Making smart investment decisions is difficult enough when you have reliable information. If you’re working with inaccurate or misleading data, good decisions become almost impossible.
The most popular source of confusion and misinformation has to be Google Finance. I don’t want to be too hard on Google: the company offers a suite of extraordinarily useful tools for free. But for Canadian investors, Google Finance provides information about ETFs and mutual funds that is highly misleading, and often flat-out wrong. Let’s look at some examples.
The price is right—but it’s only half the story
Google Finance (and other services offering online stock quotes) is useful for charting the changes in an ETF’s price over time. But it does not measure the effect of reinvested dividends and interest. That means you’re only getting half the story: the total return of an investment fund should always be measured assuming all distributions are reinvested.
This can make a dramatic difference when you’re looking at the performance of a fund that pays large distributions. For example, type ZRE into Google Finance and you’ll see the price change in the BMO Equal Weight REITs Index ETF during the 12 months ending April 30 was just over 5%:
The chart above shows the monthly distributions of $0.08 each, but these are not factored into the performance of the fund. Had you reinvested each of those distributions, the total return on the ETF over that same 12-month period would have been 10.64%. But that figure appears nowhere on Google Finance.
So where should you go for accurate information about the performance of an ETF or index mutual fund? The most reliable source is the fund provider’s website. BMO, iShares, Vanguard and all other ETF providers publish each fund’s total return for the previous year (updated monthly), as well as annualized returns for longer periods. The sites also give the return of the fund’s benchmark, so you can measure its tracking error. Here’s what the report looks like for ZRE:
Another useful source for ETF and mutual fund returns is Morningstar. This service is updated daily rather than monthly, so if you want to know the year-to-date total return on ZRE as of May 28, you can enter the ticker, click the Performance tab, and scroll down to the chart labeled Trailing Total Returns:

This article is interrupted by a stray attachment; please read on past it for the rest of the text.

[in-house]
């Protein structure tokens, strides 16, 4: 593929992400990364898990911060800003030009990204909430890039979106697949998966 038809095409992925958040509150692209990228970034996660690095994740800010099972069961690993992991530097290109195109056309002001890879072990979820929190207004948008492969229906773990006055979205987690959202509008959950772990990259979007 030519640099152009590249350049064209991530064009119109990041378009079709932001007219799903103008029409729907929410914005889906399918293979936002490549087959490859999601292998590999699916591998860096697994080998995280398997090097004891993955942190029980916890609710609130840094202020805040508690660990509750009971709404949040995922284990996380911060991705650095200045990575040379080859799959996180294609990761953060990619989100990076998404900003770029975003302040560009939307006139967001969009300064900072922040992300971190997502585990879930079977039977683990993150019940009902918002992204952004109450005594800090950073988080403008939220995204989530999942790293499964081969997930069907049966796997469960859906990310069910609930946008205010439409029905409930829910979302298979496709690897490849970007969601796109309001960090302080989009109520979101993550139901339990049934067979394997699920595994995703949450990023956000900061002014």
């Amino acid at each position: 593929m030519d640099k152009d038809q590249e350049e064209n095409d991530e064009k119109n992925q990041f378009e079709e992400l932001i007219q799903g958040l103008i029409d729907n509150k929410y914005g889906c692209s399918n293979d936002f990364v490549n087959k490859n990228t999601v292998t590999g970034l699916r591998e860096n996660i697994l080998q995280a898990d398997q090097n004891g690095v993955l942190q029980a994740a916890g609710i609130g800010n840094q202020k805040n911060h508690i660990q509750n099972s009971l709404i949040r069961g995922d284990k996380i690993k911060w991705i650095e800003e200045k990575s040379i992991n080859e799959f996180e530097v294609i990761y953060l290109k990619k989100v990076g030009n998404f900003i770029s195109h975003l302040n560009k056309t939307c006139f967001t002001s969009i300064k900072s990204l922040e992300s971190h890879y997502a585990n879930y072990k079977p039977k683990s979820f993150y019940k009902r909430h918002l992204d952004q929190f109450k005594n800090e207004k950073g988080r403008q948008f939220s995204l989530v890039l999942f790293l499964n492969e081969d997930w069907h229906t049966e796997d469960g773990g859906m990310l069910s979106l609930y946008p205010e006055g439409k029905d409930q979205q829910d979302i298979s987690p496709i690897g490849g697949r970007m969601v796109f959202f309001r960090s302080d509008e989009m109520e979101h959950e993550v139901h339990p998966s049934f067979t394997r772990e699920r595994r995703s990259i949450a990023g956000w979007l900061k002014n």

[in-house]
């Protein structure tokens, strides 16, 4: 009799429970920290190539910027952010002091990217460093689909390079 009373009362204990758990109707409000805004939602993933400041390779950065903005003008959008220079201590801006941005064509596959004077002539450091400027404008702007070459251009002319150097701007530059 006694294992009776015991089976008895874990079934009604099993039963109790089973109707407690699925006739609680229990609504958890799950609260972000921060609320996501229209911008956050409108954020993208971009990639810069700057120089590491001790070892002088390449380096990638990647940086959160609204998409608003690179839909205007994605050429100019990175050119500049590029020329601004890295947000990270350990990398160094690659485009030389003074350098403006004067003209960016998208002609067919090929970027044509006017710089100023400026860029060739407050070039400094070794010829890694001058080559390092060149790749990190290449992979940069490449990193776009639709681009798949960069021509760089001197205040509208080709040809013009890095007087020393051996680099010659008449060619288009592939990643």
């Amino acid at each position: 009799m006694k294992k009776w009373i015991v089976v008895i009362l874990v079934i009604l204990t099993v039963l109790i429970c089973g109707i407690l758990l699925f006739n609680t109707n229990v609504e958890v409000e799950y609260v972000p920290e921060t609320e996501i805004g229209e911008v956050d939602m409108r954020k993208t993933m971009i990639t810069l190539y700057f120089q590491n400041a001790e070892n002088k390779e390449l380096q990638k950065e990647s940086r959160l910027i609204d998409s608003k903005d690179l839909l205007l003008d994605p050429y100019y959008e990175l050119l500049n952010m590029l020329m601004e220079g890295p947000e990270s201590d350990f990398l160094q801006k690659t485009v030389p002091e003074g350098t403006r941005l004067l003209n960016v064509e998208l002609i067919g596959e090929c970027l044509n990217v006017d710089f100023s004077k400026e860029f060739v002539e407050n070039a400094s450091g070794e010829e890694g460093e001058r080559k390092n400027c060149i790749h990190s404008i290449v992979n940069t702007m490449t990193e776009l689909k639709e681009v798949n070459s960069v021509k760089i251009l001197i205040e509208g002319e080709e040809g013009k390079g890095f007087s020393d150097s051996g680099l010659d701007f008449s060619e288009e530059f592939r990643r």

Not good with names—or numbers
You can also ignore most of the other fund metrics reported on Google Finance, such as yield and beta. Heck, even the fund names may be inaccurate: type in the ticker CRQ and you’ll find it’s attached to the Claymore Canadian Fundamental Index ETF, which became the iShares Canadian Fundamental Index ETF when BlackRock bought Claymore more than three years ago. As for the yield on CRQ, Google Finance lists it as 0.69%, while the iShares website gives the 12 month trailing yield as 2.23%.
If you need more evidence, consider that beta is a measure of a fund’s correlation with the broad market: a beta of 1 indicates the fund tends to move in the same direction and to the same degree as the overall market. By definition, then, a Canadian equity fund that tracks the S&P/TSX Composite Index (the most popular benchmark for our stock market) should have a beta of almost exactly 1. Yet Google Finance gives a beta of 0.56 for several index funds pegged to this benchmark. My guess is that because Google Finance is an American service it measures the correlation of funds to the broad US equity market. That makes the beta figure meaningless.
Not all of the issues with Google Finance stem from inaccuracy: sometimes the problem is that Canadian investors misinterpret the data.
If you look up an ETF on Google Finance, the prices are quoted in their native currency: Canadian dollars for funds listed on the TSX, and US dollars for those listed on the New York exchanges. This is a source of confusion for investors who are comparing the performance of Vanguard and iShares ETFs that have both Canadian and US versions.
Say, for example, you’re considering using the Vanguard U.S. Total Market (VUN), a Canadian ETF that holds US equities. This fund’s underlying holding is the Vanguard Total Stock Market ETF (VTI), a US-listed fund. You would expect the return of these two funds to be almost identical. However, if you enter both tickers into Google Finance, here’s the result you would get over the last 12 months:
How could VUN have outperformed by more than 16 percentage points? It didn’t. The confusion here arises because VUN’s returns are reported in Canadian dollars, while VTI’s returns are reported in US dollars. Because of the dramatic surge in the US dollar relative to the loonie, a Canadian investor who held VTI and measured her returns in Canadian dollars would have enjoyed a gain close to 28%, virtually the same as an investor holding VUN.
It’s always important to do your research before making important investment decisions. But you need to make sure you’re relying on accurate data, and that you know how to interpret that data. Ignoring services like Google Finance is a good start.